One of the biggest criticisms of Darrell Bevell is his penchant for passing inside the opponent's five. Personally, I don't mind it as Wilson has, in my opinion, earned the trust of the coaching staff to make the right decision and eliver the throw if asked upon. That said, I was hoping he'd jam Lynch up the Bucs' pooper to tie the game. Instead, Wilson kept the ball and locked in on Doug Baldwin. His pass went straight to the apparently-not-blitzing Keith Tandy, whose interception granted the fighting Schianos a reprieve and re-inflated hopes of the biggest upset of the season.
Fortunately for the home team, however, the roles of 7-1 and 0-7 teams had by then been restored to their proper franchises, with Seattle continuing to squeeze the wilting Tampa offense. The Buccaneer's third straight punt set up the Seahawks' penultimate score, a ten yard pass to Baldwin that knotted the score at 24 with four minutes to play. Another Tampa punt led to overtime, which led to another Tampa punt, which led to a game-clinching drive that felt impending from the get-go.
The final stamp on the biggest comeback in Seattle Seahawks franchise history was a 27 yard Hauschka chippie to move Seattle to 8-1 for the first time ever. Some observations:
*On Tampa Bay's first six drives, they netted 242 yards and 24 points. On their last five, they got 61 and 0.
*Seattle averaged 6.8 yards per play, split between 5.7 yards per carry and 8.3 yards per pass.
*Despite the two interceptions, Wilson still finished with a 73% completion rate, two TDs, and a 91.3 passer efficiency. His passer ratings over the last 20 games are maddeningly consistent, with only two dips below 88 along the way.
*The Seahawks are now 12-0 at home in the Russell Wilson era.
*Marshawn Lynch recorded 141 yards from scrimmage on 25 touches, a welcome change from the 27 on nine he had last week. Having Michael Robinson back made a noticeable difference. Robert Turbin chipped in 37 yards on eight carries.
*Doug Baldwin led all Seahawks in catches (6), yards (75), and targets (10). He also dropped his first two balls all year. I don't really care about that part, because nothing in his history suggests that will be problematic moving forward. What I do care about was him making yet another Cris Carteresque sideline catch on a miraculous escape throw from Wilson. Those are starting to feel like weekly occurrences.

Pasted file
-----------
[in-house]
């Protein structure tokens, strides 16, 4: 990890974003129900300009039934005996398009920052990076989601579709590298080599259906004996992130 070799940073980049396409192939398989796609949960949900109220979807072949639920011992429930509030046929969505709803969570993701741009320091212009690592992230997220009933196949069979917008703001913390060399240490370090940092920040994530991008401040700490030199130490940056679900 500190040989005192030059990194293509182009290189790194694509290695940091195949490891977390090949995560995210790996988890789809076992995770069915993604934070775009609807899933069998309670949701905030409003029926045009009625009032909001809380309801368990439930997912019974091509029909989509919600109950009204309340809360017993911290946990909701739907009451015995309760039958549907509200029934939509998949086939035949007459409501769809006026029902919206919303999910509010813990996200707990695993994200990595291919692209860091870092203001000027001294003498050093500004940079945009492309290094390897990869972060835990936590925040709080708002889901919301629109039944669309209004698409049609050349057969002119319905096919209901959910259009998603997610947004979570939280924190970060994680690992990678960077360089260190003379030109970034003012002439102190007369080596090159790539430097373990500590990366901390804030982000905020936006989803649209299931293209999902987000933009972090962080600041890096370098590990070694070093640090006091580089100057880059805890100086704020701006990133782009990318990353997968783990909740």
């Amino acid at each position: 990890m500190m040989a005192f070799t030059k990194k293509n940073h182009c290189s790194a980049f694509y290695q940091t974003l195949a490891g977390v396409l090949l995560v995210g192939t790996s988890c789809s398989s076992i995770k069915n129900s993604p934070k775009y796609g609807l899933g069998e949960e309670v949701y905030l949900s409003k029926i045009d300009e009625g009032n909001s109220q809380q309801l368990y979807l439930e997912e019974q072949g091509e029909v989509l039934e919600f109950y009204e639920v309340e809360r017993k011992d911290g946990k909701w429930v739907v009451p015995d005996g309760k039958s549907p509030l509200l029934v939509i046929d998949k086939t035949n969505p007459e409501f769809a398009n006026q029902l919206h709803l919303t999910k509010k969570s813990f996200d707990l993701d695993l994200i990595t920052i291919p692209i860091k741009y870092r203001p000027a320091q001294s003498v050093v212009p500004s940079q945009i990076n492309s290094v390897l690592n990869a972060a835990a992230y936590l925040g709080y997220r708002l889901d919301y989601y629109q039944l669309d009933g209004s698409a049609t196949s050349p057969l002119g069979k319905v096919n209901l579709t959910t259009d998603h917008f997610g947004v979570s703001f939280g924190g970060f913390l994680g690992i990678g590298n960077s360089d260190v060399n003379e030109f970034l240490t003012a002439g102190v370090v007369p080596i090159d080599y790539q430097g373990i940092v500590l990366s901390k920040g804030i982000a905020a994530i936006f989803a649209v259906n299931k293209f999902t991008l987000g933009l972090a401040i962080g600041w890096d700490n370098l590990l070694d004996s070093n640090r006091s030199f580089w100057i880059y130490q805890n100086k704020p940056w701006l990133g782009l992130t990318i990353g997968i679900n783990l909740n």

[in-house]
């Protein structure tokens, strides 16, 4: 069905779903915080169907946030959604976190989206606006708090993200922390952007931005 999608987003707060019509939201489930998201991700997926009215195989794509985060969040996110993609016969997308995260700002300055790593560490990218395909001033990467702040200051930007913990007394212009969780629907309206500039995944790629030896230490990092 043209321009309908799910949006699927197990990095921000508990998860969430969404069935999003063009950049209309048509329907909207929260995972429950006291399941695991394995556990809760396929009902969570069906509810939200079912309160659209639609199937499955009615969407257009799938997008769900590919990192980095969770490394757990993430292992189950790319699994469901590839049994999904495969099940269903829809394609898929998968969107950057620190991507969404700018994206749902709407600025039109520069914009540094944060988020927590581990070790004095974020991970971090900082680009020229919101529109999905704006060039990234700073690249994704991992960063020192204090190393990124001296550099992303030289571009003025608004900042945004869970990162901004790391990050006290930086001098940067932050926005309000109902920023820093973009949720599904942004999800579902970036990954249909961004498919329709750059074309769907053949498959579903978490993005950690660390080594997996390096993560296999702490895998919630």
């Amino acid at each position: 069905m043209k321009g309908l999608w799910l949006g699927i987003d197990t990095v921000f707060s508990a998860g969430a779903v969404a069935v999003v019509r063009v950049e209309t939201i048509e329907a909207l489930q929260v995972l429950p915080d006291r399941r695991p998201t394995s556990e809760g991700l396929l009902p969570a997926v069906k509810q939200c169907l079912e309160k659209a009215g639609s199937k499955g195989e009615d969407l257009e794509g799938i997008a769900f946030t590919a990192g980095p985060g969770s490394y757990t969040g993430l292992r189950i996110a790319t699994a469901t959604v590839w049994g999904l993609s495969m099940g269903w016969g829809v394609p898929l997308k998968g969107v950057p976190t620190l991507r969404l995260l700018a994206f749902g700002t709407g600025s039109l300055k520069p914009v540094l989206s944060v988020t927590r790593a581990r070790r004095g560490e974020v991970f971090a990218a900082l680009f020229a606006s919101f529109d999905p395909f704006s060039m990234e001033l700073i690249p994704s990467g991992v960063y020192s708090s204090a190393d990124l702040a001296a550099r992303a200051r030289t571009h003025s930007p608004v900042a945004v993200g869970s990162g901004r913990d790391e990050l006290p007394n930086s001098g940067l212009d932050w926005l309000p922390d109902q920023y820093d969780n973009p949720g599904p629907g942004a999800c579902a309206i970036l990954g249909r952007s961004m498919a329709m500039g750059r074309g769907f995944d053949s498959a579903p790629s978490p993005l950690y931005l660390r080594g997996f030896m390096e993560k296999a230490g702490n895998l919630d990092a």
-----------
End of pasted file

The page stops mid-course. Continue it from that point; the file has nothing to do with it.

*Earl Thomas continues to play like he's twins, recording 12 tackles, eight of which were solo. It feels like he's led them in tackles every game this year. Bobby Wagner had a bunch of bright spots (11 tackles, 1.5 sacks, 1 TFL) but struggled in pass coverage on multiple occasions, most notably on third downs.
*Cliff Avril has recorded at least a partial sack in each of his last three games. Michael Bennett has three in his last four. It's fun to see this pass rushing unit at full strength.
*In the last two games, Zac Stacy and Mike James have combined for 55 carries, 292 yards rushing, and four first names. Where the hell did the run defense go?
Seattle has, from as far as we can tell, weathered the worst of their schedule and have done so with aplomb. They are 8-1 and I think every single one of us would have taken that at the beginning of the year. Still, they can't afford to keep spotting teams big leads and hamstringing themselves with penalties (their six for 67 yards today was an improvement). The Seahawks entered this game as massive 15.5-point favorites and walked into the middle of the ring with their gloves at their waist. It wasn't until they ate a few jabs and crosses that they seemed to remember their gameplan and take over the fight.
That's not a luxury they're likely to have in the playoffs. Seven games to get healthy and work out the kinks. If all goes well, the 'Hawks will find themselves two home wins away from a trip to the 'Ship.